The house is down!

It also remains to be seen if I’ll have the money to cover it all before getting my final payment from the New York State grant, which won’t come until after the work is completed and inspected.  My financial advisor has loosened up some funds from “65-year-old Nancy” (as he refers to my retirement account), because getting my house in livable, FEMA-compliant and partially brand new condition is an investment that 65-year-old Nancy will surely benefit from in the end.

* * *

Talking about money always makes me a little sick to my stomach.  Speaking of which, my gut was in knots watching that debate on Sunday night.  Every time Donald Trump opens his mouth, I want to vomit.  And what comes out of his mouth is nothing but word diarrhea, empty drivel, meaningless, unsupported bullshit (excuse my French).  And yet an inordinate number of people – well, the media, anyway – came out of that debate saying that Trump had held his own, or stopped the bleeding, or actually “won” the first 30 minutes (which is also what they said after the first debate).  I DID NOT SEE IT.  True, I am predisposed to think of him as an ignoramus and anything he says as nonsense, but even reading the transcripts afterward, I could not get over the fact that (a) the man cannot put together a full sentence, (b) he repeats himself incessantly (how many times did he call something a “disaster”?) and, worst of all, (c) he makes statements as if they were true and fellow idiots immediately believe him, despite most of what he says being “fact-checked” into oblivion.  He’s a vainglorious, narcissistic, entitled pig man, and how ANYONE could want him to be the foremost face of our country is utterly beyond me.

This becomes especially apparent after reading an article entitled “The way ahead” in The Economist earlier this week written by our current president, the polar opposite of Donald Trump in every way.  [Barack Obama, “The way ahead”, The Economist, 10/8/16, ].  I’ve spoken in this blog before about my admiration for President Obama, and I continue to believe that he has been the greatest president in my lifetime.  [See “OK POLITICS”, 6/30/15.]  A fantastic quote from this impressive piece:  “America’s political system can be frustrating.  Believe me, I know,” which is a really polite way to say he has done everything in his power to rise above the obstructionist Congress that has made its prime objective to reject everything the President – OUR President – proposes, to the point where they are not doing the jobs for which they were elected and entrusted by the public to do.  And despite that, gains have undoubtedly been made over the past eight years in our evolution as a nation and as a species.  We certainly don’t want to start going backwards now.

The other thing that really troubles me about this election, though, is how vilified Hillary has been.  This is a woman who has devoted her LIFE to public service, who puts herself out there to be slammed and insulted on a daily basis because she wants to make a positive difference in the world.  She may be politically ambitious, but what’s wrong with that, really?  Such ambition would be – and usually is – lauded in a man candidate.  She may have learned, through her decades on the fringes and later at the epicenter of the political world, how to spin her statements so that they sway folks her way – again, as all politicians worth their salt do.  And yet she is portrayed as a liar and a sneak and a crook.  She is a flawed human being, as are we all, but she deserves more respect than she is given.  It boggles my mind when I hear people say that they equally abhor BOTH candidates.  No matter how much you may dislike Hillary, she is the only QUALIFIED candidate in the race, and that alone should be enough to elect her over her opponent. And right now, they’re the only two choices we have (apologies to Jill Stein and Gary Johnson).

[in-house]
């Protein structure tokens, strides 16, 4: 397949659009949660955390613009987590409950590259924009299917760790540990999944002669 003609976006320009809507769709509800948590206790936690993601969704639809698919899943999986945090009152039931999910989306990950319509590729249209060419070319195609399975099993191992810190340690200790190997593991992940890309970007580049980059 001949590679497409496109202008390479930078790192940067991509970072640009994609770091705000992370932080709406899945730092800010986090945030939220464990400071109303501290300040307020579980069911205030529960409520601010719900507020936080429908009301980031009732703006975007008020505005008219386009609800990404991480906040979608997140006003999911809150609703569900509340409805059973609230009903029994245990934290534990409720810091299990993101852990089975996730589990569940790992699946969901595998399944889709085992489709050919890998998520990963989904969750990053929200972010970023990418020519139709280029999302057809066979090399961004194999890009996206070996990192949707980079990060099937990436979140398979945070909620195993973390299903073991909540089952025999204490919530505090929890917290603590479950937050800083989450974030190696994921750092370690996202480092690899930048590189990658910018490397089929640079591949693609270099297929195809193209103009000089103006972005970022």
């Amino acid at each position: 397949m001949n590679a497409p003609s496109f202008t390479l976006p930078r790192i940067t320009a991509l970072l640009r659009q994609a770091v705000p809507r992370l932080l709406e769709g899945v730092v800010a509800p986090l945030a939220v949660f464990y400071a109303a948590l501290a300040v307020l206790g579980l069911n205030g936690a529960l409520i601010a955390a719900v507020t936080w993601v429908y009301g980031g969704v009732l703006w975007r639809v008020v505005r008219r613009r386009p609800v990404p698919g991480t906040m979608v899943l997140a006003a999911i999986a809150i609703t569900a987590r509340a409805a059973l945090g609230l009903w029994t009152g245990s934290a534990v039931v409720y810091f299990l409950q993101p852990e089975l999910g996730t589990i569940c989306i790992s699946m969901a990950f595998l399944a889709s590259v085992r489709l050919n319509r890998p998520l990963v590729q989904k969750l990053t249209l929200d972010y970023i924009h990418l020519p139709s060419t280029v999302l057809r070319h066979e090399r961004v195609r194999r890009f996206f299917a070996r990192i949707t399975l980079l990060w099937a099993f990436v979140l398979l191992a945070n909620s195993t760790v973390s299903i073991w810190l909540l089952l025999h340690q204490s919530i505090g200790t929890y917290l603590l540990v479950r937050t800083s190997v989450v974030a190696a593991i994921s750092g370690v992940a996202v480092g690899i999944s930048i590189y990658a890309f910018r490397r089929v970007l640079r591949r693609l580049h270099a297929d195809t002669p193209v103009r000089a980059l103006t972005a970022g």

I personally believe she will make a good first woman president (and I’ve said so before; see “I Don’t Know If I Can Take Five More Months of This”, 6/1/16).  And you know what else?  In a weird way, I actually think Ivanka Trump, after going through this whole maelstrom with her father, might make a very good future candidate for president, once Hillary opens that door for her and every other female for whom the loftiest of political goals will now be achievable.  I wonder if Ivanka’s good looks would help or hurt her, though.  I suspect it would be the former, given that we are a sexist society that objectifies and belittles women and doesn’t give them the credit they deserve (although one can only hope that will continue to change – I mean, women couldn’t even VOTE a mere hundred years ago).  For instance, consider House Speaker Paul Ryan’s response to Trump’s rude comments about the females he has man-handled:  He said women are to be “championed and revered”.  Well, that’s all well and good, but how about A FEMALE HUMAN BEING SHOULD BE TREATED WITH THE SAME RESPECT AS A MALE HUMAN BEING, NOTHING MORE AND NOTHING LESS?  That might have worked a little better, Paul.